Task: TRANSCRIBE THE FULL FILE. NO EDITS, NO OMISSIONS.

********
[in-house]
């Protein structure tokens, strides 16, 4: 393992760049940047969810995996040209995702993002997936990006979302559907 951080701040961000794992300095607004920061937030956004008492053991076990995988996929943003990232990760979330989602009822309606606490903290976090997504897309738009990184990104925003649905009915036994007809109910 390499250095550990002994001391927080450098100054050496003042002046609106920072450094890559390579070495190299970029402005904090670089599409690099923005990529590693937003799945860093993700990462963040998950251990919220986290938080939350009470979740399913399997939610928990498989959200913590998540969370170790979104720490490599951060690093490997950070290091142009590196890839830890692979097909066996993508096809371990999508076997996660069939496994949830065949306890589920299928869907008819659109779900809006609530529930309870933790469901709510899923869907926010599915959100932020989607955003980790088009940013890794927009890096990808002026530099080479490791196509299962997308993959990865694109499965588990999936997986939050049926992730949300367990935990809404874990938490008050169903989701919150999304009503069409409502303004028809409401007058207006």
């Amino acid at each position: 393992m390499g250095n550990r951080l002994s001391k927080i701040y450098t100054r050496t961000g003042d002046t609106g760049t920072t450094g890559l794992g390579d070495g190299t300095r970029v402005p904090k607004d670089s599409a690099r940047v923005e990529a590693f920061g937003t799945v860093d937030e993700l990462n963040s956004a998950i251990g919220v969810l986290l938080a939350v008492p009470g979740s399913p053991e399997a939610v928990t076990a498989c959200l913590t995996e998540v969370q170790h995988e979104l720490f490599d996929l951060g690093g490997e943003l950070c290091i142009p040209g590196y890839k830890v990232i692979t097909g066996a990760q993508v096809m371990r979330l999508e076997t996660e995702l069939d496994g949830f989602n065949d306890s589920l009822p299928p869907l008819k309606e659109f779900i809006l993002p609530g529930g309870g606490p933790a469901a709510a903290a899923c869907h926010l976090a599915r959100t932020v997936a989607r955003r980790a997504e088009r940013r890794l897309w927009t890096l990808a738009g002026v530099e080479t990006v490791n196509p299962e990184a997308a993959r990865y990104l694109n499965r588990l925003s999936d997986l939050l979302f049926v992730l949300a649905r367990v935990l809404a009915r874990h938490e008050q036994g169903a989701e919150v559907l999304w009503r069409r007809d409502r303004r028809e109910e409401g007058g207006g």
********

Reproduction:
[in-house]
């Protein structure tokens, strides 16, 4: 393992760049940047969810995996040209995702993002997936990006979302559907 951080701040961000794992300095607004920061937030956004008492053991076990995988996929943003990232990760979330989602009822309606606490903290976090997504897309738009990184990104925003649905009915036994007809109910 390499250095550990002994001391927080450098100054050496003042002046609106920072450094890559390579070495190299970029402005904090670089599409690099923005990529590693937003799945860093993700990462963040998950251990919220986290938080939350009470979740399913399997939610928990498989959200913590998540969370170790979104720490490599951060690093490997950070290091142009590196890839830890692979097909066996993508096809371990999508076997996660069939496994949830065949306890589920299928869907008819659109779900809006609530529930309870933790469901709510899923869907926010599915959100932020989607955003980790088009940013890794927009890096990808002026530099080479490791196509299962997308993959990865694109499965588990999936997986939050049926992730949300367990935990809404874990938490008050169903989701919150999304009503069409409502303004028809409401007058207006």
């Amino acid at each position: 393992m390499g250095n550990r951080l002994s001391k927080i701040y450098t100054r050496t961000g003042d002046t609106g760049t920072t450094g890559l794992g390579d070495g190299t300095r970029v402005p904090k607004d670089s599409a690099r940047v923005e990529a590693f920061g937003t799945v860093d937030e993700l990462n963040s956004a998950i251990g919220v969810l986290l938080a939350v008492p009470g979740s399913p053991e399997a939610v928990t076990a498989c959200l913590t995996e998540v969370q170790h995988e979104l720490f490599d996929l951060g690093g490997e943003l950070c290091i142009p040209g590196y890839k830890v990232i692979t097909g066996a990760q993508v096809m371990r979330l999508e076997t996660e995702l069939d496994g949830f989602n065949d306890s589920l009822p299928p869907l008819k309606e659109f779900i809006l993002p609530g529930g309870g606490p933790a469901a709510a903290a899923c869907h926010l976090a599915r959100t932020v997936a989607r955003r980790a997504e088009r940013r890794l897309w927009t890096l990808a738009g002026v530099e080479t990006v490791n196509p299962e990184a997308a993959r990865y990104l694109n499965r588990l925003s999936d997986l939050l979302f049926v992730l949300a649905r367990v935990l809404a009915r874990h938490e008050q036994g169903a989701e919150v559907l999304w009503r069409r007809d409502r303004r028809e109910e409401g007058g207006g």